The future of building industry is circular

Is 'building green' the solution, or are there credible alternatives?

Incessant growth is set to place intense pressure on our cities existing infrastructural systems and resources, drive increased carbon emissions, and have an enormous impact on world climate. Buildings consume water and electricity and leave a significant carbon footprint— <rt-red> so do the acts of construction and extraction of construction materials. In fact, buildings account for one-third of global energy consumption. The construction industry needs to rise to the occasion and embrace frameworks that can endure the test of time. <rt-red>

We are at a point of time where sustainable growth is not just an idea. We need concerted and urgent action. But how do we ensure that our cities grow sustainably and our buildings reduce their carbon footprint incrementally ? Is 'building green' the solution, or are there credible alternatives?

There is a realization that the act of building a new, though undoubtedly a driver, is not a prerequisite for socio-economic development. A building's life-cycle is conventionally viewed as being linear. Most buildings are demolished after 80-100 years of use, sometimes even sooner, to pave the way for newer developments; construction materials and components are hardly ever recycled or reused. <rt-red> If we begin to understand the building life-cycle as a closed loop where the building itself and all its parts lend themselves to being traded in cycles—being recycled, refurbished, and reused—there is a potential for a new urban framework to emerge that would be regenerative by design and resilient to the instability of the real estate market. This would also save capital and embodied energy directed towards new construction, reduce the amount of construction refuse, and significantly lower the industry's carbon footprint. <rt-red>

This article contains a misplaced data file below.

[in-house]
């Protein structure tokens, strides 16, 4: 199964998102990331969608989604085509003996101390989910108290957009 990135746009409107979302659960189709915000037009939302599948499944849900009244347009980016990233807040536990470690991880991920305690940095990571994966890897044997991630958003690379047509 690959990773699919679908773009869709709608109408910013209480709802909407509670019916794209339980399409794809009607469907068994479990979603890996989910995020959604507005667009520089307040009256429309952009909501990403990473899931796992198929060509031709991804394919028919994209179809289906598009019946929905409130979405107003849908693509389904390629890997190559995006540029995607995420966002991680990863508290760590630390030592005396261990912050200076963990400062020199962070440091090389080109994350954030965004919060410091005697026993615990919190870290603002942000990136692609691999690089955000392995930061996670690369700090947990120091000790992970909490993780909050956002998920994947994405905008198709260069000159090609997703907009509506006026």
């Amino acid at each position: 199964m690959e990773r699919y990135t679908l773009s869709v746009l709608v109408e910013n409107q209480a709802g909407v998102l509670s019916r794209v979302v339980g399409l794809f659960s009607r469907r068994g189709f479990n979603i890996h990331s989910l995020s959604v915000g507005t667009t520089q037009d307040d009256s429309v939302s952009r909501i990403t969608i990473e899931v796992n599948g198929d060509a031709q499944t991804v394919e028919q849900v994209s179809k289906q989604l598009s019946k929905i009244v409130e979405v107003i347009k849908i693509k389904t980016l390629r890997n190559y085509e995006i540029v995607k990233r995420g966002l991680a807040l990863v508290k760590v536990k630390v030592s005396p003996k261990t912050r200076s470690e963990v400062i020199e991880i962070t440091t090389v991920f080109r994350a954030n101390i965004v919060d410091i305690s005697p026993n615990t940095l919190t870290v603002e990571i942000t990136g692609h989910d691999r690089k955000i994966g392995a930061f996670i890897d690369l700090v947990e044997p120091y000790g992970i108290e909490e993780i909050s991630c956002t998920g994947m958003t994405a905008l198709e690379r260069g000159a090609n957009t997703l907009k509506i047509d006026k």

An exciting and creative approach to the retrofitting and adaptive reuse of decaying buildings and spaces offers endless possibilities of embedding the idea of <rt-red> "Reduce, Recycle, Reuse" in the hitherto unexplored domain of real estate development, where the opportunities presented by the application of the principles of circular economy are far too consequential to be ignored anymore. <rt-red>

Attached Projects